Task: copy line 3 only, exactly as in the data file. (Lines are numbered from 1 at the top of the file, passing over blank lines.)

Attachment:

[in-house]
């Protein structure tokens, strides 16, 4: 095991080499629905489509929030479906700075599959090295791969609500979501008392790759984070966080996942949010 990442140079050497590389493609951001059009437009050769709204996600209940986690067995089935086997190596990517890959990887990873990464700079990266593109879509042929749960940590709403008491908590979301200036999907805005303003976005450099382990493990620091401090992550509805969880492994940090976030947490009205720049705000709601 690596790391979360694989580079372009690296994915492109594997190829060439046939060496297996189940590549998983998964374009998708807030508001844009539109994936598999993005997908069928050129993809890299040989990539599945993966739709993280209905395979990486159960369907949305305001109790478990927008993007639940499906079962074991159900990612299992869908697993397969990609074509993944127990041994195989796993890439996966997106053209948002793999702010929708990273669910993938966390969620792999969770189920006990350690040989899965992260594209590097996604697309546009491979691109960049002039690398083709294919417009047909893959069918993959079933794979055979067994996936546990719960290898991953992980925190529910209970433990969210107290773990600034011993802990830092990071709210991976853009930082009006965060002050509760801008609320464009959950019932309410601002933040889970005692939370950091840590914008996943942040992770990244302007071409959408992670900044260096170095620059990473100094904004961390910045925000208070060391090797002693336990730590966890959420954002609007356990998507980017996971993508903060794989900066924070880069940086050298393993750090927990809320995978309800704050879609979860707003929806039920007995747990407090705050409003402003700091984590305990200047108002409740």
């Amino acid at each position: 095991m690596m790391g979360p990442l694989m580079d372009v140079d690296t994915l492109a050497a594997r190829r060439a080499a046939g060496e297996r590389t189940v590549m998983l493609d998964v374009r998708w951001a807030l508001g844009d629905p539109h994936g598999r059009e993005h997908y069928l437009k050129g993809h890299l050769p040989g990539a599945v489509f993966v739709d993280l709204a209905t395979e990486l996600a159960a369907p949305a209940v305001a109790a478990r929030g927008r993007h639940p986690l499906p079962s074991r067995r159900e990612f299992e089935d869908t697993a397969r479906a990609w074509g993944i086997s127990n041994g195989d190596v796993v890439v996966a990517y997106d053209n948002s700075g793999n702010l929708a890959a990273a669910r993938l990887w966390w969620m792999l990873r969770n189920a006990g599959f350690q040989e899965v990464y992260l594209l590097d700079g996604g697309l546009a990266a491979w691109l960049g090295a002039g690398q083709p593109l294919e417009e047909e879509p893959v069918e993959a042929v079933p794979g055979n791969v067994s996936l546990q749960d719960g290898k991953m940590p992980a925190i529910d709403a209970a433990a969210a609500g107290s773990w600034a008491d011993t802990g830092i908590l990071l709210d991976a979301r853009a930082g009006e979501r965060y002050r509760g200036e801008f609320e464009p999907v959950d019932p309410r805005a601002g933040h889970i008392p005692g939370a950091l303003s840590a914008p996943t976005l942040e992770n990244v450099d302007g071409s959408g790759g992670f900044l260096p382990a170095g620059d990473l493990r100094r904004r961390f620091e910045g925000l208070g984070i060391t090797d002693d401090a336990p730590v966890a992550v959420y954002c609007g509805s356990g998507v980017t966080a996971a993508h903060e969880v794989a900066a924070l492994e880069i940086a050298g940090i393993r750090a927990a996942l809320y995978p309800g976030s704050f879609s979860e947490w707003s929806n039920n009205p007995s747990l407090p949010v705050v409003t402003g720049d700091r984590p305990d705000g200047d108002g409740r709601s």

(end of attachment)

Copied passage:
């Amino acid at each position: 095991m690596m790391g979360p990442l694989m580079d372009v140079d690296t994915l492109a050497a594997r190829r060439a080499a046939g060496e297996r590389t189940v590549m998983l493609d998964v374009r998708w951001a807030l508001g844009d629905p539109h994936g598999r059009e993005h997908y069928l437009k050129g993809h890299l050769p040989g990539a599945v489509f993966v739709d993280l709204a209905t395979e990486l996600a159960a369907p949305a209940v305001a109790a478990r929030g927008r993007h639940p986690l499906p079962s074991r067995r159900e990612f299992e089935d869908t697993a397969r479906a990609w074509g993944i086997s127990n041994g195989d190596v796993v890439v996966a990517y997106d053209n948002s700075g793999n702010l929708a890959a990273a669910r993938l990887w966390w969620m792999l990873r969770n189920a006990g599959f350690q040989e899965v990464y992260l594209l590097d700079g996604g697309l546009a990266a491979w691109l960049g090295a002039g690398q083709p593109l294919e417009e047909e879509p893959v069918e993959a042929v079933p794979g055979n791969v067994s996936l546990q749960d719960g290898k991953m940590p992980a925190i529910d709403a209970a433990a969210a609500g107290s773990w600034a008491d011993t802990g830092i908590l990071l709210d991976a979301r853009a930082g009006e979501r965060y002050r509760g200036e801008f609320e464009p999907v959950d019932p309410r805005a601002g933040h889970i008392p005692g939370a950091l303003s840590a914008p996943t976005l942040e992770n990244v450099d302007g071409s959408g790759g992670f900044l260096p382990a170095g620059d990473l493990r100094r904004r961390f620091e910045g925000l208070g984070i060391t090797d002693d401090a336990p730590v966890a992550v959420y954002c609007g509805s356990g998507v980017t966080a996971a993508h903060e969880v794989a900066a924070l492994e880069i940086a050298g940090i393993r750090a927990a996942l809320y995978p309800g976030s704050f879609s979860e947490w707003s929806n039920n009205p007995s747990l407090p949010v705050v409003t402003g720049d700091r984590p305990d705000g200047d108002g409740r709601s």